Varistor overvoltage protection in tail lights

Thread Starter

tomk825

Joined Dec 9, 2018
11
Hi everyone, I'm designing a few tail light circuits, one for brake lights and one for turn signals. Keep in mind these circuits will be completely sealed in the tail lights so I won't be able to easily adjust components or replace broken components like fuses.

(1) Do I need to worry about lightning-induced overvoltage in automotive applications? The only concerns mentioned in articles on this topic are electronic discharge and load dump from the alternator. The wire used for my harness is about 20 AWG and the rest of the circuit is on a PCB.

(2) The turn signal is powered by a 12V square wave coming from the central electronic control module (CECM) in the car. Would this CECM typically have a built-in overvoltage protection circuit? Or would I still need a voltage protection circuit in my tail lights anyway? I can't find any information on the topic. The car is a 2011 VW Golf. Thanks.
 

wayneh

Joined Sep 9, 2010
16,400
Hi everyone, I'm designing a few tail light circuits, one for brake lights and one for turn signals. Keep in mind these circuits will be completely sealed in the tail lights so I won't be able to easily adjust components or replace broken components like fuses.

(1) Do I need to worry about lightning-induced overvoltage in automotive applications? The only concerns mentioned in articles on this topic are electronic discharge and load dump from the alternator. The wire used for my harness is about 20 AWG and the rest of the circuit is on a PCB.

(2) The turn signal is powered by a 12V square wave coming from the central electronic control module (CECM) in the car. Would this CECM typically have a built-in overvoltage protection circuit? Or would I still need a voltage protection circuit in my tail lights anyway? I can't find any information on the topic. The car is a 2011 VW Golf. Thanks.
I can't address #1, but one partial answer to #2 is to determine whether the turn signal is switching the high-side (supplying and removing power) or the low-side (supplying and removing a return to ground with +12V supplied continuously). I'd put money on it being the latter, but I do believe there are different systems out there. In the low side switching scenario, the light sees full system voltage minus just the tiny drop across the switching transistor. This would be true of high side switching as well unless the ECM actually supplied regulated voltage for the lights, and I very much doubt that.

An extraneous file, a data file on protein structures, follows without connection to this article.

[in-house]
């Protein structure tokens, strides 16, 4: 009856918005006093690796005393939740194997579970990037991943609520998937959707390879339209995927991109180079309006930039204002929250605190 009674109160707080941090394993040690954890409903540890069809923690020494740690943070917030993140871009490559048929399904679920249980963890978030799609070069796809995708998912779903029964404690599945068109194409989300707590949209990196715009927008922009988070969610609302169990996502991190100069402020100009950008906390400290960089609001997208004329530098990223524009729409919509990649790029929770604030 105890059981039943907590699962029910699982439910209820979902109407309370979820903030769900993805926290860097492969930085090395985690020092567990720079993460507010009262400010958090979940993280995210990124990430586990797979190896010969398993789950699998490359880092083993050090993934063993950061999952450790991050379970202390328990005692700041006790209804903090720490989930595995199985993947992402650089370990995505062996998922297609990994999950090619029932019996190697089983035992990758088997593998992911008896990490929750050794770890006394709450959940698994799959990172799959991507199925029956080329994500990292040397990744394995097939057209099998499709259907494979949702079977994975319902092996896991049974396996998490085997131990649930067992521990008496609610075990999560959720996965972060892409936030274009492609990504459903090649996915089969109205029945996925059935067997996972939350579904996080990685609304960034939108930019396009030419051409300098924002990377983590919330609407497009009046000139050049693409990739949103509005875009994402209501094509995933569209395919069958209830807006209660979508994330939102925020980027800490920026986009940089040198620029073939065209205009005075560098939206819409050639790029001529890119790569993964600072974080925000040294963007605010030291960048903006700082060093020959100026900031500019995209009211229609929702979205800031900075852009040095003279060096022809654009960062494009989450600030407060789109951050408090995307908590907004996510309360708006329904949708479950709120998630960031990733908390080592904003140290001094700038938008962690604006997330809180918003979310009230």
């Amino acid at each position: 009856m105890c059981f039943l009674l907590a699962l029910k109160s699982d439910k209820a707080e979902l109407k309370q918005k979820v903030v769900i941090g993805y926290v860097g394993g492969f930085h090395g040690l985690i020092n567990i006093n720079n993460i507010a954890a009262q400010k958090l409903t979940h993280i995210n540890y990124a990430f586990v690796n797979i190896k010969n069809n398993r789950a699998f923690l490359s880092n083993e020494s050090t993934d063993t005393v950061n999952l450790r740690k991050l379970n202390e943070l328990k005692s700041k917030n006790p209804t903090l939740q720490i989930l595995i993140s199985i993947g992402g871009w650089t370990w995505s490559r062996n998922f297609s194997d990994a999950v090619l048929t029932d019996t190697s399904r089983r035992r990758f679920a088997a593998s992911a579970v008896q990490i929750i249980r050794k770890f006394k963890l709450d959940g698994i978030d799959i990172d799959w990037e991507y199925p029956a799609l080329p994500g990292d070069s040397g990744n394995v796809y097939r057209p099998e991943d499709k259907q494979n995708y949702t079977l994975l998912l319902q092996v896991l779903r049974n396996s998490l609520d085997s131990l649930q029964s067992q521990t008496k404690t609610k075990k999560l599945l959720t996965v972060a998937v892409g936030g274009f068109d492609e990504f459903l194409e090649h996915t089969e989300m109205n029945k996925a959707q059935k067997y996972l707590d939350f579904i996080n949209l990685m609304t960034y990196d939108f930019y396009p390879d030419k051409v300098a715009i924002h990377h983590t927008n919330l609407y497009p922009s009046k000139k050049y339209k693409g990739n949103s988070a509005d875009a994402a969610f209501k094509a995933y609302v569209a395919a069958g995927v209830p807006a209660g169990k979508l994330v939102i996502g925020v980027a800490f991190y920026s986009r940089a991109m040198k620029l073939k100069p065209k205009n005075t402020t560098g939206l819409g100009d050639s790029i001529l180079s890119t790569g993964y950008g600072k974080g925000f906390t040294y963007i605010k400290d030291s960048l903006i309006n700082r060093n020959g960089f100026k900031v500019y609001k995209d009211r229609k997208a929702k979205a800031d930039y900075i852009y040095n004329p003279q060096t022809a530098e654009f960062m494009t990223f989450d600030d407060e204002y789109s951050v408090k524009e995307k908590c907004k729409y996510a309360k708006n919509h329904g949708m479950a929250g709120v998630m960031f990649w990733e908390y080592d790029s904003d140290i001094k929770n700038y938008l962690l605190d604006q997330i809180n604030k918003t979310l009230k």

Are you certain that the power for the blinkers is really switched by the ECM? Most (older?) systems use relays or flasher modules.
 

Thread Starter

tomk825

Joined Dec 9, 2018
11
I can't address #1, but one partial answer to #2 is to determine whether the turn signal is switching the high-side (supplying and removing power) or the low-side (supplying and removing a return to ground with +12V supplied continuously). I'd put money on it being the latter, but I do believe there are different systems out there. In the low side switching scenario, the light sees full system voltage minus just the tiny drop across the switching transistor. This would be true of high side switching as well unless the ECM actually supplied regulated voltage for the lights, and I very much doubt that.

Are you certain that the power for the blinkers is really switched by the ECM? Most (older?) systems use relays or flasher modules.
I confirmed with a voltmeter that the turn signal is switching the high-side. The power wire for the turn signal comes out of the CECM.

Do you have any advice on a simple overvoltage protection method? The maximum voltage and current my circuit can withstand are about 18V and 2.5A.
 

wayneh

Joined Sep 9, 2010
16,400
Well your system will have other problems if you have 18V coming out of the CECM for more than a transient. I wouldn't worry about an average voltage over 15V. But transients are a whole different thing that I'm not qualified to address. Somewhere around here is a classic paper on the nature of automotive transients and how to design for them. Maybe authored by Pease? Not sure but that's where I'd look for guidance.
 

bwilliams60

Joined Nov 18, 2012
1,350
Most automotive ECMs are designed to handle up to 32VDC without any problems. They are also designed for reverse voltage protection but your best bet is to check with the OEM for more accurate statistics on your particular vehicle.
As for transient voltage spikes, most relays now have resistors or diodes to suppress these and the battery itself also assists in suppressing spikes.
 

ian field

Joined Oct 27, 2012
6,539
Hi everyone, I'm designing a few tail light circuits, one for brake lights and one for turn signals. Keep in mind these circuits will be completely sealed in the tail lights so I won't be able to easily adjust components or replace broken components like fuses.

(1) Do I need to worry about lightning-induced overvoltage in automotive applications? The only concerns mentioned in articles on this topic are electronic discharge and load dump from the alternator. The wire used for my harness is about 20 AWG and the rest of the circuit is on a PCB.

(2) The turn signal is powered by a 12V square wave coming from the central electronic control module (CECM) in the car. Would this CECM typically have a built-in overvoltage protection circuit? Or would I still need a voltage protection circuit in my tail lights anyway? I can't find any information on the topic. The car is a 2011 VW Golf. Thanks.

Vaguely remember GE offering a range of transient suppressors for automotive - I'd imagine there's application notes too.
 
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